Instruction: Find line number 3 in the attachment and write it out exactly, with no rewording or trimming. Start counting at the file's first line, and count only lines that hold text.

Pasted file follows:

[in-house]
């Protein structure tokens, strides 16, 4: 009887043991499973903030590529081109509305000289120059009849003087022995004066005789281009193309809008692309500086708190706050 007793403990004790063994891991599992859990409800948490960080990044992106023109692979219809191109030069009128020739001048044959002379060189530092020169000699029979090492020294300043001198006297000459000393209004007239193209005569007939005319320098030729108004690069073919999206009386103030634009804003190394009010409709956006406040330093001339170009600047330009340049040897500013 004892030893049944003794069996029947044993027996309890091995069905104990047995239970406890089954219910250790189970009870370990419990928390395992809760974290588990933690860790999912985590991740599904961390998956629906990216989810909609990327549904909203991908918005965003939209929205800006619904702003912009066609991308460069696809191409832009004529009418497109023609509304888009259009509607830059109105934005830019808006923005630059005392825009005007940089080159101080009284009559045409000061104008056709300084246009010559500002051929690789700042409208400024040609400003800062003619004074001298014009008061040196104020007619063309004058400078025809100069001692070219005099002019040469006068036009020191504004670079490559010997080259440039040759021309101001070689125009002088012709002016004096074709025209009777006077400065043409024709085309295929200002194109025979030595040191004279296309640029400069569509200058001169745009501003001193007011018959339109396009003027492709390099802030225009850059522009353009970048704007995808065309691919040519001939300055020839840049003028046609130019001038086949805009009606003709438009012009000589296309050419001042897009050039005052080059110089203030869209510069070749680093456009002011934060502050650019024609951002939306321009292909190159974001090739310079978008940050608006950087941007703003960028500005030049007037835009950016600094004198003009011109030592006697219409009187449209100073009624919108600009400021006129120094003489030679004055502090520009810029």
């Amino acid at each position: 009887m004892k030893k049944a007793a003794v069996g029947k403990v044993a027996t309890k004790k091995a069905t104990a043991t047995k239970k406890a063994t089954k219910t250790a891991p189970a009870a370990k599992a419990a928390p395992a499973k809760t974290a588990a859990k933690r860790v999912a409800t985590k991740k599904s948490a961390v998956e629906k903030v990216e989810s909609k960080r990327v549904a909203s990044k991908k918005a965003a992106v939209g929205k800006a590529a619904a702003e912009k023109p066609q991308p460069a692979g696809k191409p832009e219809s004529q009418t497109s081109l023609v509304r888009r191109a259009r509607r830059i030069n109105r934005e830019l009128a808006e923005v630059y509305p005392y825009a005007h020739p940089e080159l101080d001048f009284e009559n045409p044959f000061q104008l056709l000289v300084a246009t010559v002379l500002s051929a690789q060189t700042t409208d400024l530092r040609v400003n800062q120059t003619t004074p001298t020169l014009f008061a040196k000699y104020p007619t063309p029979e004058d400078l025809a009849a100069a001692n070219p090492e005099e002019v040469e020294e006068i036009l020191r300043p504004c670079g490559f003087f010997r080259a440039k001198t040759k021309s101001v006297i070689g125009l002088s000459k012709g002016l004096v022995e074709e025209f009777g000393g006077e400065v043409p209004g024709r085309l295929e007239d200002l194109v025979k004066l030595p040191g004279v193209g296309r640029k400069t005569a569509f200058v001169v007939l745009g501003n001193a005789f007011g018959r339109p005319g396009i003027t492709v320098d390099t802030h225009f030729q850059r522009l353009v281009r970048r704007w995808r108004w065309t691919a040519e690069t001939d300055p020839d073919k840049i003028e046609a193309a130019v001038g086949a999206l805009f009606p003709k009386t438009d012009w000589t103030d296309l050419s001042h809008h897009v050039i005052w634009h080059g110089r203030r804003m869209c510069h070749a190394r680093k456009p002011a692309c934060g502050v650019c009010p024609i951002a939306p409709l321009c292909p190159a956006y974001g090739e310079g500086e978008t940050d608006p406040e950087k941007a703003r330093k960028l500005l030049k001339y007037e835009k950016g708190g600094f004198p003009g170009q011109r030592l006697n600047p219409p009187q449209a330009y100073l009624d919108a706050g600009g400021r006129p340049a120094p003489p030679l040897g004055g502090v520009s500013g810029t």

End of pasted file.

């Amino acid at each position: 009887m004892k030893k049944a007793a003794v069996g029947k403990v044993a027996t309890k004790k091995a069905t104990a043991t047995k239970k406890a063994t089954k219910t250790a891991p189970a009870a370990k599992a419990a928390p395992a499973k809760t974290a588990a859990k933690r860790v999912a409800t985590k991740k599904s948490a961390v998956e629906k903030v990216e989810s909609k960080r990327v549904a909203s990044k991908k918005a965003a992106v939209g929205k800006a590529a619904a702003e912009k023109p066609q991308p460069a692979g696809k191409p832009e219809s004529q009418t497109s081109l023609v509304r888009r191109a259009r509607r830059i030069n109105r934005e830019l009128a808006e923005v630059y509305p005392y825009a005007h020739p940089e080159l101080d001048f009284e009559n045409p044959f000061q104008l056709l000289v300084a246009t010559v002379l500002s051929a690789q060189t700042t409208d400024l530092r040609v400003n800062q120059t003619t004074p001298t020169l014009f008061a040196k000699y104020p007619t063309p029979e004058d400078l025809a009849a100069a001692n070219p090492e005099e002019v040469e020294e006068i036009l020191r300043p504004c670079g490559f003087f010997r080259a440039k001198t040759k021309s101001v006297i070689g125009l002088s000459k012709g002016l004096v022995e074709e025209f009777g000393g006077e400065v043409p209004g024709r085309l295929e007239d200002l194109v025979k004066l030595p040191g004279v193209g296309r640029k400069t005569a569509f200058v001169v007939l745009g501003n001193a005789f007011g018959r339109p005319g396009i003027t492709v320098d390099t802030h225009f030729q850059r522009l353009v281009r970048r704007w995808r108004w065309t691919a040519e690069t001939d300055p020839d073919k840049i003028e046609a193309a130019v001038g086949a999206l805009f009606p003709k009386t438009d012009w000589t103030d296309l050419s001042h809008h897009v050039i005052w634009h080059g110089r203030r804003m869209c510069h070749a190394r680093k456009p002011a692309c934060g502050v650019c009010p024609i951002a939306p409709l321009c292909p190159a956006y974001g090739e310079g500086e978008t940050d608006p406040e950087k941007a703003r330093k960028l500005l030049k001339y007037e835009k950016g708190g600094f004198p003009g170009q011109r030592l006697n600047p219409p009187q449209a330009y100073l009624d919108a706050g600009g400021r006129p340049a120094p003489p030679l040897g004055g502090v520009s500013g810029t």